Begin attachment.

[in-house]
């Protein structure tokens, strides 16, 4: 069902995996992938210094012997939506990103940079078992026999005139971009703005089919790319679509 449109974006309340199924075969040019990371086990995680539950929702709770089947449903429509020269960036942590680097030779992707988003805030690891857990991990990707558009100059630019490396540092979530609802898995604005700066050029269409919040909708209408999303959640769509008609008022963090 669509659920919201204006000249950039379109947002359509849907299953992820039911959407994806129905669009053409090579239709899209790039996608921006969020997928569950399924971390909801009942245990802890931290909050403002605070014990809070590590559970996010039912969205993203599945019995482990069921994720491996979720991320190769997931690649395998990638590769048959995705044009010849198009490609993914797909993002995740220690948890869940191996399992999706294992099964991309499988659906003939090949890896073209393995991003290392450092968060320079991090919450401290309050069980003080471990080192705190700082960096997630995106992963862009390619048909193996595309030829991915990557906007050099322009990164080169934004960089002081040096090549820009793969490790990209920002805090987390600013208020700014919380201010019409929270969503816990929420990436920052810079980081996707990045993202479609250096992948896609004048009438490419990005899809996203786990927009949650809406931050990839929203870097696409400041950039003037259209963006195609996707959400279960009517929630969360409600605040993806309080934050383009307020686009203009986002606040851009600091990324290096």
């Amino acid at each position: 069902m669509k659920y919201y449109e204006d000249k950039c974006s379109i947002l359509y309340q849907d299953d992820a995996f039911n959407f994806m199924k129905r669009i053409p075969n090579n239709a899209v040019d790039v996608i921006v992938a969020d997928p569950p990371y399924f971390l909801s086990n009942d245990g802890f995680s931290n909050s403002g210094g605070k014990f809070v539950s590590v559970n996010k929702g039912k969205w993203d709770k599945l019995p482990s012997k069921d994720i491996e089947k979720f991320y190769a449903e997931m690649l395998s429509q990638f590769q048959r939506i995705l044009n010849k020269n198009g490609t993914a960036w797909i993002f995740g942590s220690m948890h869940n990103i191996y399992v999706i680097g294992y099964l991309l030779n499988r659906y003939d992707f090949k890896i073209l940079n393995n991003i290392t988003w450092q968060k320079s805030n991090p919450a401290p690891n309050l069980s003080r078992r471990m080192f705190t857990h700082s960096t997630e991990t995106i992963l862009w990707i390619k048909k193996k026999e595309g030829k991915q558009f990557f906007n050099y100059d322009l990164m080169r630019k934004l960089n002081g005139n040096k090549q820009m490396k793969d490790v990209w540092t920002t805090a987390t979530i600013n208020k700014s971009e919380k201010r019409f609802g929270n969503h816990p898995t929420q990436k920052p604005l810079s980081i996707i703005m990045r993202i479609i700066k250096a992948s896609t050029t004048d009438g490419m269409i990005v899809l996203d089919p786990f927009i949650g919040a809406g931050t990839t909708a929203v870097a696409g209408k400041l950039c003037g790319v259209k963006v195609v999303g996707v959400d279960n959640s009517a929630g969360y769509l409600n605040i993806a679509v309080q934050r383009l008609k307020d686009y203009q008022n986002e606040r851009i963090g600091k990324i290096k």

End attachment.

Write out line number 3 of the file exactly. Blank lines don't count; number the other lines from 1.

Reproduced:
């Amino acid at each position: 069902m669509k659920y919201y449109e204006d000249k950039c974006s379109i947002l359509y309340q849907d299953d992820a995996f039911n959407f994806m199924k129905r669009i053409p075969n090579n239709a899209v040019d790039v996608i921006v992938a969020d997928p569950p990371y399924f971390l909801s086990n009942d245990g802890f995680s931290n909050s403002g210094g605070k014990f809070v539950s590590v559970n996010k929702g039912k969205w993203d709770k599945l019995p482990s012997k069921d994720i491996e089947k979720f991320y190769a449903e997931m690649l395998s429509q990638f590769q048959r939506i995705l044009n010849k020269n198009g490609t993914a960036w797909i993002f995740g942590s220690m948890h869940n990103i191996y399992v999706i680097g294992y099964l991309l030779n499988r659906y003939d992707f090949k890896i073209l940079n393995n991003i290392t988003w450092q968060k320079s805030n991090p919450a401290p690891n309050l069980s003080r078992r471990m080192f705190t857990h700082s960096t997630e991990t995106i992963l862009w990707i390619k048909k193996k026999e595309g030829k991915q558009f990557f906007n050099y100059d322009l990164m080169r630019k934004l960089n002081g005139n040096k090549q820009m490396k793969d490790v990209w540092t920002t805090a987390t979530i600013n208020k700014s971009e919380k201010r019409f609802g929270n969503h816990p898995t929420q990436k920052p604005l810079s980081i996707i703005m990045r993202i479609i700066k250096a992948s896609t050029t004048d009438g490419m269409i990005v899809l996203d089919p786990f927009i949650g919040a809406g931050t990839t909708a929203v870097a696409g209408k400041l950039c003037g790319v259209k963006v195609v999303g996707v959400d279960n959640s009517a929630g969360y769509l409600n605040i993806a679509v309080q934050r383009l008609k307020d686009y203009q008022n986002e606040r851009i963090g600091k990324i290096k």